Transcript of Autism Prevalence Rates on FOX & Friends

Rebecca Estepp on FOX & Friends discussing autism prevalence rates Watch video of Becky Estepp on FOX & Friends

Alisyn Camerota: Parents need to listen to this next segment. There has been a shocking new report from the CDC that 1 in 88 children are now being diagnosed with autism. Just five years ago, that number was 1 in 150 children. So what is causing this dramatic jump? That’s what parents like our next guest want to know. Rebecca Estepp is the Director of Communications for the Elizabeth Birt Center for Autism Law & Advocacy. Rebecca, great to see you.

Rebecca Estepp: Thanks for having me Allison.

Alisyn: Your son was diagnosed with Autism in the year 2000 and since then, you have been a very vocal and involved member of the autism community. But even you, on Thursday, were shocked when you saw these new CDC numbers that now the rate of autism is 1 in 88 kids. What was so surprising for you?

Rebecca: Well I was shocked to finally see the number but in lots of ways I wasn’t shocked. I was really upset that the government hasn’t done more about this. They were put on notice in 2000 by advocates like myself. Parents testified in Congress, they did papers, we marched on Washington and yet nobody listened to us. And now fast-forward to last Thursday, when we have been yelling the sky is falling, the sky fell and 1 in 88 kids, 2% of our boys have autism. What I want you to understand though, this is for 12-year-olds. They were eight years old in 2008.

Alisyn: The numbers, these latest numbers are based on 2008 when these kids were eight years old. So you are saying that there is a whole slew of younger kids that have not yet been sort of picked up by the CDC and noticed.

Rebecca: Exactly. We are seeing very consistently a 12% increase in autism every year. And if we are only looking at the kids that were born in the year 2000 when President Clinton was in office, what does that mean to the kids born in 2008, 2010; what does it mean for the kids born today?

Alisyn: And when you say that you have been trying to raise, to sound the alarm of this for years, you have been using the word epidemic, the government hasn’t liked to use the word epidemic. But at this point, what do you want the government to realize?

Rebecca: I want them to realize that they have failed. If they were like an NFL team and they have gone 0 and 16 for the past 12 years, they need to go; they need new coaching; they need new staffing. This is not okay. The future of our country and our young people depend on that. If you keep increasing it by 12% a year, we are going to be dealing with 1 in under 20, for the kids that are born today; if we follow the same trajectory, if we use the same criteria and that’s staggering. That’s frightening for all the moms that are pregnant right now.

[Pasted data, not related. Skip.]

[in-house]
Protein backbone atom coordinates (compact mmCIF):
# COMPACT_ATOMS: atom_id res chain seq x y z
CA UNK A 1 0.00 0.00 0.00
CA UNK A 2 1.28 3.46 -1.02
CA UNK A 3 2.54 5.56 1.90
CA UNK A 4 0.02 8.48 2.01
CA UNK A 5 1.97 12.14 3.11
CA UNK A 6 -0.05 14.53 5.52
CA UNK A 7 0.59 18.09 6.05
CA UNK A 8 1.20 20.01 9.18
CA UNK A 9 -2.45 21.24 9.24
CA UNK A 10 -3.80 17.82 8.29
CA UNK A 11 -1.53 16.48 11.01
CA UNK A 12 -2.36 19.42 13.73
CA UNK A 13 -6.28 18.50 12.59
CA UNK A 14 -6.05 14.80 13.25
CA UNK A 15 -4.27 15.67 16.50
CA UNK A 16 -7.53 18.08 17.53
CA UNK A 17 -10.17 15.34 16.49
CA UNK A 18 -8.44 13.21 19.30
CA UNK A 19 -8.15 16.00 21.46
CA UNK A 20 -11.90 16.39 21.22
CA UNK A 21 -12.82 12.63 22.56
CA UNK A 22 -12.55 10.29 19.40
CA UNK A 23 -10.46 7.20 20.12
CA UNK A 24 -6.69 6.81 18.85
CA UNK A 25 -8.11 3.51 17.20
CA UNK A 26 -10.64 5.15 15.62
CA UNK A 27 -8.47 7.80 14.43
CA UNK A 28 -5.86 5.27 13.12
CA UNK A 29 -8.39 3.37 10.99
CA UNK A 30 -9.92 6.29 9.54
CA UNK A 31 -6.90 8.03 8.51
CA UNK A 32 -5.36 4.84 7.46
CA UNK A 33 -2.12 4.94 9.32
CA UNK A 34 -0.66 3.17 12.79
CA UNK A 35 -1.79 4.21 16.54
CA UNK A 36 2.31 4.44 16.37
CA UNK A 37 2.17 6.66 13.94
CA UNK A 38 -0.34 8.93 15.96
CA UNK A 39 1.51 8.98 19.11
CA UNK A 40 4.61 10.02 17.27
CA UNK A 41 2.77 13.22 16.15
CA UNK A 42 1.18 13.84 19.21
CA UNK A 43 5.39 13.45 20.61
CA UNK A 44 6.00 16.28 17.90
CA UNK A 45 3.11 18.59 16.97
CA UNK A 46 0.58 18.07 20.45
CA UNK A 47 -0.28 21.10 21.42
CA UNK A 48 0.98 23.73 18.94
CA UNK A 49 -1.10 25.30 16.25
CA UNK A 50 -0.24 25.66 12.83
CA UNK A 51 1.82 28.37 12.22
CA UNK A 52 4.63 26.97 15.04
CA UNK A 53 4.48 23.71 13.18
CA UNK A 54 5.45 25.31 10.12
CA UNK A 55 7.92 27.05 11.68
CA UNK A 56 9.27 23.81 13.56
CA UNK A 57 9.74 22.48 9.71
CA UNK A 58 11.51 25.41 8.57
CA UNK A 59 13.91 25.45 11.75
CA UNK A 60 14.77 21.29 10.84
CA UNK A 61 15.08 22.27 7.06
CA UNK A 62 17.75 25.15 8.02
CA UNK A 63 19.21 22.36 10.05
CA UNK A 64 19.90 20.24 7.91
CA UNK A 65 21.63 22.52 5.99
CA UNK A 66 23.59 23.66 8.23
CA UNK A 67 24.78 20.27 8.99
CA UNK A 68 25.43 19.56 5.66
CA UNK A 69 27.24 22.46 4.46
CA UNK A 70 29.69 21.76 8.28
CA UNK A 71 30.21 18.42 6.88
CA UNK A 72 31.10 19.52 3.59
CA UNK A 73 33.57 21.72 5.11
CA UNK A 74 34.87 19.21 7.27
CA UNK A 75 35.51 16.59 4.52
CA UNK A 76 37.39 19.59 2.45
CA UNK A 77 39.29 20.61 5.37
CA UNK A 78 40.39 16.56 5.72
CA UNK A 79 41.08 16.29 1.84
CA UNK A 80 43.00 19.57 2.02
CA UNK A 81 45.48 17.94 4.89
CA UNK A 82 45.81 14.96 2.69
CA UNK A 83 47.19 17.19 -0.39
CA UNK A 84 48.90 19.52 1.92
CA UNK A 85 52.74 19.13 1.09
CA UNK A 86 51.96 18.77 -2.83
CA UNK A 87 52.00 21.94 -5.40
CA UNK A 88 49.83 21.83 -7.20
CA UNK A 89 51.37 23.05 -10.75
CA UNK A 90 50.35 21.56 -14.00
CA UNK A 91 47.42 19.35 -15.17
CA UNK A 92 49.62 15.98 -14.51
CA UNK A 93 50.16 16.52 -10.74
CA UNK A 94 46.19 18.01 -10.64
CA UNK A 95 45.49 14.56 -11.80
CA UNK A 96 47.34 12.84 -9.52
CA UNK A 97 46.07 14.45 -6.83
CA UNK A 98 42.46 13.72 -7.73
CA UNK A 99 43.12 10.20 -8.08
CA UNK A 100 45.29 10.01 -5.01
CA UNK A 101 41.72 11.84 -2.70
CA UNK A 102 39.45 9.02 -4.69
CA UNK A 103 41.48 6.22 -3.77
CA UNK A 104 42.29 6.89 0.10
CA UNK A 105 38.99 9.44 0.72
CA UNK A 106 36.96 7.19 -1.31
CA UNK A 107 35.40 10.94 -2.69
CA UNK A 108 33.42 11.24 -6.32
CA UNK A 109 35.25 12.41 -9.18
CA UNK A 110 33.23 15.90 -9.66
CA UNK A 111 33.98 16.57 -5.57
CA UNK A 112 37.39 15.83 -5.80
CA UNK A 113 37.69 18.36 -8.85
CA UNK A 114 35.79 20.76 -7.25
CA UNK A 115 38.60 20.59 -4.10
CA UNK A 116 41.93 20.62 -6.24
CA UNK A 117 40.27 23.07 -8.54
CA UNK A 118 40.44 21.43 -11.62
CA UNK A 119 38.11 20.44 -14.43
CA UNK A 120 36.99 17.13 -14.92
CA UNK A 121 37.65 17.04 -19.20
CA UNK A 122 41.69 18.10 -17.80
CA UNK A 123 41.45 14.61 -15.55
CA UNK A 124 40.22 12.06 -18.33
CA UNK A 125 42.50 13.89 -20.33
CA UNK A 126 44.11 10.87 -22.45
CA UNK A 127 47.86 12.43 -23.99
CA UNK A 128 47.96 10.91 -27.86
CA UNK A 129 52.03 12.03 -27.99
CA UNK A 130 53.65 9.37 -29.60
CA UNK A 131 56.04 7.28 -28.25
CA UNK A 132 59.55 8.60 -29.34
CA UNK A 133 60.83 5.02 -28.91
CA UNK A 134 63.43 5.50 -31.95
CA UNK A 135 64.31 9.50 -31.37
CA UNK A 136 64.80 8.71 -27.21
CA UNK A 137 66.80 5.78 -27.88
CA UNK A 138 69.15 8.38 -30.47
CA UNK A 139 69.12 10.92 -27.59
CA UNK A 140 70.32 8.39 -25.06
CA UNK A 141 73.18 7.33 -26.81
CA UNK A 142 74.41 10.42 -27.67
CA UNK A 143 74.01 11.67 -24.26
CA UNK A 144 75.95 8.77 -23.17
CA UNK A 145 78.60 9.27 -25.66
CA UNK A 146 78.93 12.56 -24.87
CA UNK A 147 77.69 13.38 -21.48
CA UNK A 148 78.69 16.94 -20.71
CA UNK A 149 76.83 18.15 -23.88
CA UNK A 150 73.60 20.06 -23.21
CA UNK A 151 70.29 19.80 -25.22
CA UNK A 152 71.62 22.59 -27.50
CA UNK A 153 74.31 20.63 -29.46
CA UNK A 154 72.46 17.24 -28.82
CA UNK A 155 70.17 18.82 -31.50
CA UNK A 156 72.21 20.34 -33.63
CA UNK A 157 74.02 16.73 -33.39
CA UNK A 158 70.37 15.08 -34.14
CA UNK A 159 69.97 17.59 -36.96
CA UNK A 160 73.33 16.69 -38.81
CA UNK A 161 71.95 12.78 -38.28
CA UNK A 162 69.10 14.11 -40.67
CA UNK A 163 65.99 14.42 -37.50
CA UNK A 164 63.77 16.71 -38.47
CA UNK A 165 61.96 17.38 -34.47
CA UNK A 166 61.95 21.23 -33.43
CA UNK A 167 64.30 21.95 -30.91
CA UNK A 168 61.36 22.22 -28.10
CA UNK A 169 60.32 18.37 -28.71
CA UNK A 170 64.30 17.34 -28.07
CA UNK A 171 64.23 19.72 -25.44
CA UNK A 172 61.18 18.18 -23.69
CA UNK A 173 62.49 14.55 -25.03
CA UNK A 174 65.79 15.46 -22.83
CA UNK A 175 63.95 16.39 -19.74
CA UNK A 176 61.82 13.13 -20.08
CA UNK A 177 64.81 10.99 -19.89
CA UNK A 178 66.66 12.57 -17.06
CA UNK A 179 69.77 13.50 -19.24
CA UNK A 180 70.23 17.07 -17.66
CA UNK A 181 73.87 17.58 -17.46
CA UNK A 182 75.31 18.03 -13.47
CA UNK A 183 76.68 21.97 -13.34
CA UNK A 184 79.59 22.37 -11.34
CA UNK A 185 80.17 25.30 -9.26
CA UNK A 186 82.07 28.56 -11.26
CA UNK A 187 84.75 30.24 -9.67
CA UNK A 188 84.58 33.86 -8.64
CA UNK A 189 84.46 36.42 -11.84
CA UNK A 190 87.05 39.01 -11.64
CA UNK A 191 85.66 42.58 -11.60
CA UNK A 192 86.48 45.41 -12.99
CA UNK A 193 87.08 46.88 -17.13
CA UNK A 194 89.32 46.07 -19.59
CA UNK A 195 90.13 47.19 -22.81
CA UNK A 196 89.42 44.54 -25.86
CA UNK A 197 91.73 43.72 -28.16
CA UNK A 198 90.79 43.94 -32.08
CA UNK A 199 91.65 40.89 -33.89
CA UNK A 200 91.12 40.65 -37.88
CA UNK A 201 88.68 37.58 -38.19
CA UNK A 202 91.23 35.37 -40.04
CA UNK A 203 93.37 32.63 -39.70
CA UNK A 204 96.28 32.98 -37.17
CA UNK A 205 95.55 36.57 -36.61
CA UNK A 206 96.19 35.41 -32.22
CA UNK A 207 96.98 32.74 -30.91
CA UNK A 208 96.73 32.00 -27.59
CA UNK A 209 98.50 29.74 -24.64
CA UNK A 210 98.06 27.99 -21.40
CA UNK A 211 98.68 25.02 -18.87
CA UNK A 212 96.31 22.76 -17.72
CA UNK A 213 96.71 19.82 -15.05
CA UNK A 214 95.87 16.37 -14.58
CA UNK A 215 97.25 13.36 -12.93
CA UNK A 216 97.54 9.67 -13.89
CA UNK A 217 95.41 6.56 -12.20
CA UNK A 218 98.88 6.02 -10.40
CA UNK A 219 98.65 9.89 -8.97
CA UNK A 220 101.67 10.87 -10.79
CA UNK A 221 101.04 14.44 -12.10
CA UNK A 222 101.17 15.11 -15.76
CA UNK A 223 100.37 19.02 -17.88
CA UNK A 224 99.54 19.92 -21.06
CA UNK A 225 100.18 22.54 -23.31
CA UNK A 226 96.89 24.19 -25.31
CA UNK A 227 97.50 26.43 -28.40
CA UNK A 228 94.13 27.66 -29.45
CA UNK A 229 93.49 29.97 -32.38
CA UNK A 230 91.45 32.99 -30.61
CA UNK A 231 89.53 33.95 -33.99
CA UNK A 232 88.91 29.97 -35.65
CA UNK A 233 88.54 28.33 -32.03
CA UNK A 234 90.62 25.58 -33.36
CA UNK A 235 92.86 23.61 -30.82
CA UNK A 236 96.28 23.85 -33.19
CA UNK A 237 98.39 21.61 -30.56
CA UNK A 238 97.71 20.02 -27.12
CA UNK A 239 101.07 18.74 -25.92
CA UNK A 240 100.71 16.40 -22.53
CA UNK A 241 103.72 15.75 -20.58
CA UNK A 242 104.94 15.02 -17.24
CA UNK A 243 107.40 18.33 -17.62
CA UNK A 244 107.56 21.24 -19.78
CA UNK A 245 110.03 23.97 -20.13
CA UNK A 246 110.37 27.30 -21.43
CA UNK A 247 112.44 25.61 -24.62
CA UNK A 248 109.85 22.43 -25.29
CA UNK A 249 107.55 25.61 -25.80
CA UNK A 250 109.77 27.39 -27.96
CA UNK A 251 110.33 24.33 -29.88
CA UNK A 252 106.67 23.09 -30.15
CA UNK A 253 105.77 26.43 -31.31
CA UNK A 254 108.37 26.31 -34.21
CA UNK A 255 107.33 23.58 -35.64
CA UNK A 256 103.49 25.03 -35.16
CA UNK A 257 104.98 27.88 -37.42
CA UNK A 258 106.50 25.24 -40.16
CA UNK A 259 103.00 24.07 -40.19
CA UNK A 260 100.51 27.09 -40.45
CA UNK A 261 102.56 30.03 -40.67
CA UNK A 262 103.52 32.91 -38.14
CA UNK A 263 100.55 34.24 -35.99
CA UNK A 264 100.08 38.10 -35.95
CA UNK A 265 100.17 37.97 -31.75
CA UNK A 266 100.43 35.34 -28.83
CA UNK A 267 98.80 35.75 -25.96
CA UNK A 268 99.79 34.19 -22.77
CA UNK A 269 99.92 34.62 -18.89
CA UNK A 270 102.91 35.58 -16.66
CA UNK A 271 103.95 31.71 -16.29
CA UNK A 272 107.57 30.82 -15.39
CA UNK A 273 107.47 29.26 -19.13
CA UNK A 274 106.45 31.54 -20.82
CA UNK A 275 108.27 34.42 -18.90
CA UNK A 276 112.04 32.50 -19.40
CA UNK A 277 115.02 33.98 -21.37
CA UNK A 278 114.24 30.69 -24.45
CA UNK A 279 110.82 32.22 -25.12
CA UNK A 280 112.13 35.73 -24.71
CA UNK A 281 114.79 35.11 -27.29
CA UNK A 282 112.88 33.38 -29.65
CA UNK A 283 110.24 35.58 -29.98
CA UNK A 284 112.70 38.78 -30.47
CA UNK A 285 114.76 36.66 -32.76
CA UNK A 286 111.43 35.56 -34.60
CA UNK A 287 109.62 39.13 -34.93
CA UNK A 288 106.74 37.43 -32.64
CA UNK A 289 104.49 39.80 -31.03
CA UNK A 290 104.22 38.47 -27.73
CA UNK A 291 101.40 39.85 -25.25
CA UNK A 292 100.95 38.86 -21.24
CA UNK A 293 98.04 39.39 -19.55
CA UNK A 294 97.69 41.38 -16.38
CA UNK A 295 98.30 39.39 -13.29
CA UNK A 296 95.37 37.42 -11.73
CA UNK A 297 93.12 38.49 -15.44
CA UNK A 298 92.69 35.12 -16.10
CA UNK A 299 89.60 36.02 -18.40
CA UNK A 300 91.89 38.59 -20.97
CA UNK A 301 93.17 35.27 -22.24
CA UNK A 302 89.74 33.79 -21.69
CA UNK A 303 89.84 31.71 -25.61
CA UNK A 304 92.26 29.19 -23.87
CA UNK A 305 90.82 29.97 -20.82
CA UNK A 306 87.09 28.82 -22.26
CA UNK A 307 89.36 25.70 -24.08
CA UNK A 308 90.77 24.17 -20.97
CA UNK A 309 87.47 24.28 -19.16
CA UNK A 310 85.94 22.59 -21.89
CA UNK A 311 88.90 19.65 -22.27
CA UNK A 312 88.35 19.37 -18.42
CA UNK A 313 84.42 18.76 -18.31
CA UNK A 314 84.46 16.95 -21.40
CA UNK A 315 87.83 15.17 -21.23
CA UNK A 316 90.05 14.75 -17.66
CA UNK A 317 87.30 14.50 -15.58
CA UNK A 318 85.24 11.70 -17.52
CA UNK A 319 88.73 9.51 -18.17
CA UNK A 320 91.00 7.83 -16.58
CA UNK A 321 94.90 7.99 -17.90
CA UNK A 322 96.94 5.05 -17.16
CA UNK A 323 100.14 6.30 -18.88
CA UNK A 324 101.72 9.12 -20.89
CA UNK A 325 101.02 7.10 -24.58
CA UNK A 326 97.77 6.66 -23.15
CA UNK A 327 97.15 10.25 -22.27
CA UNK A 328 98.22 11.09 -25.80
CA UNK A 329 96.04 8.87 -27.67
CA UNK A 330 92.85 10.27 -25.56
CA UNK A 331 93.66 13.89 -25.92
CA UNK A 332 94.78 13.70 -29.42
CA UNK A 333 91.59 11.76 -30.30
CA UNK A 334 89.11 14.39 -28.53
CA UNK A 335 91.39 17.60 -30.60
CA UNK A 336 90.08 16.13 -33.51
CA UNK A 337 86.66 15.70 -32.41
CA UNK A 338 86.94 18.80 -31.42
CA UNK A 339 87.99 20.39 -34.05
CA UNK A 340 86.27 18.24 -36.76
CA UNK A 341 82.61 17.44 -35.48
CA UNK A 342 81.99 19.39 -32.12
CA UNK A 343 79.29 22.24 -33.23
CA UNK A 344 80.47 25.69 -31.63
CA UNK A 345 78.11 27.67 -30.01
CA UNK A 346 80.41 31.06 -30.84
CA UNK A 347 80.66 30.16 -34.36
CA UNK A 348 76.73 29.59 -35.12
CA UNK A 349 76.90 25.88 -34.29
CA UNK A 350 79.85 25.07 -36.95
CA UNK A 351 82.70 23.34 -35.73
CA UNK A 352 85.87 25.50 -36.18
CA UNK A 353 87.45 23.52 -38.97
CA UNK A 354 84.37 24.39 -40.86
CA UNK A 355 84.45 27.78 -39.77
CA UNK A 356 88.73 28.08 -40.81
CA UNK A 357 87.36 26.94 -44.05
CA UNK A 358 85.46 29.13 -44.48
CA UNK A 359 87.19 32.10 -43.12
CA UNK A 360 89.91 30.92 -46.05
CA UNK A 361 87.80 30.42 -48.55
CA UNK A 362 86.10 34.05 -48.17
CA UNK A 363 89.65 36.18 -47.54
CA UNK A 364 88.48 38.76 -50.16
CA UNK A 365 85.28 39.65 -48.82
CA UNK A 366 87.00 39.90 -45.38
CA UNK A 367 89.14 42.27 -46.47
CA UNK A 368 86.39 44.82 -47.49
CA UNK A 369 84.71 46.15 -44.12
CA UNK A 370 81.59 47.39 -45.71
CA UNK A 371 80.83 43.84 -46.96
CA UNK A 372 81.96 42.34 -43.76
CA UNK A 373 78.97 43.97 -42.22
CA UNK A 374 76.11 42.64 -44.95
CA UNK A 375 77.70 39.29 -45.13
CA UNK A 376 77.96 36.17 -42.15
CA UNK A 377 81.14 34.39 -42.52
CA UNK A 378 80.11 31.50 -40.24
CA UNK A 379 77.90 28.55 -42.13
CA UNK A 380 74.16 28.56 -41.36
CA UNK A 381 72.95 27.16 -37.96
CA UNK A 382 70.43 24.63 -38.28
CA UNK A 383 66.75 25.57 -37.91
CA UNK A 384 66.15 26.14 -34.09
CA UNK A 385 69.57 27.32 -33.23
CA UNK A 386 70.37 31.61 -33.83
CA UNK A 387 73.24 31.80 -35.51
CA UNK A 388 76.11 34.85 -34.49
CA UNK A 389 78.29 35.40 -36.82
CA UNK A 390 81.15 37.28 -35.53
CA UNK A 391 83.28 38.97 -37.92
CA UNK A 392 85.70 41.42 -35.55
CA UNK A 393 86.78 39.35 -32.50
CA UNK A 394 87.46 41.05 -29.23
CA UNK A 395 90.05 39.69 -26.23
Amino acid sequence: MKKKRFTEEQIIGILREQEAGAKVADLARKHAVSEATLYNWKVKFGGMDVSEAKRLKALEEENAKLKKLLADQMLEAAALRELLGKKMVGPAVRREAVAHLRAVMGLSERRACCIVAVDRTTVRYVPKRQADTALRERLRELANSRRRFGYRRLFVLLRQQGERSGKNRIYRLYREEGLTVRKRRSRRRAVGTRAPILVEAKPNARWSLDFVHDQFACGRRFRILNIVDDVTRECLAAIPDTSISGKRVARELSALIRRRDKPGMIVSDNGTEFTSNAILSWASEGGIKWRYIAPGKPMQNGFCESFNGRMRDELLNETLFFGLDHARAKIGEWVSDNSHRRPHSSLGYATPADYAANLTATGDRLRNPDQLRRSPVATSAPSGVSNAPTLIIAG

Alisyn: And of course no one has ever been able to get to the bottom of really what causes autism or why this spike is happening. Do you think that now that these numbers are so alarming that there will be new treatment methods, there will be new research?

Rebecca: One can hope. The thing that keeps making me hopeful is that last year Stanford came out with a very important study that showed that the model that the CDC has been following of a genetics-only type research is wrong. We know now that autism is mostly caused by environmental factors. And the thing that I know from the study that came out on Thursday is that the rate of autism went up everywhere in the United States. So that means that kids are not eating the same food, they are not drinking the same water, they are not breathing the same air but what they do have in common is the vaccine schedule. I have looked up the statistics. 98% of parents still give vaccines. That’s the common factor. These things were injected straight into their body and you have tens of thousands of parental reports of vaccine injury.

Alisyn: And obviously the vaccines have always been called into question and they have in fact been pooh-poohed by the medical community however, you are saying that it’s time to look back at that because that’s the common denominator. Rebecca Estepp, we appreciate you coming in and sharing your mother’s perspective on this, and hopefully these new numbers will get people’s attention. We really appreciate it.

Rebecca: Thank you.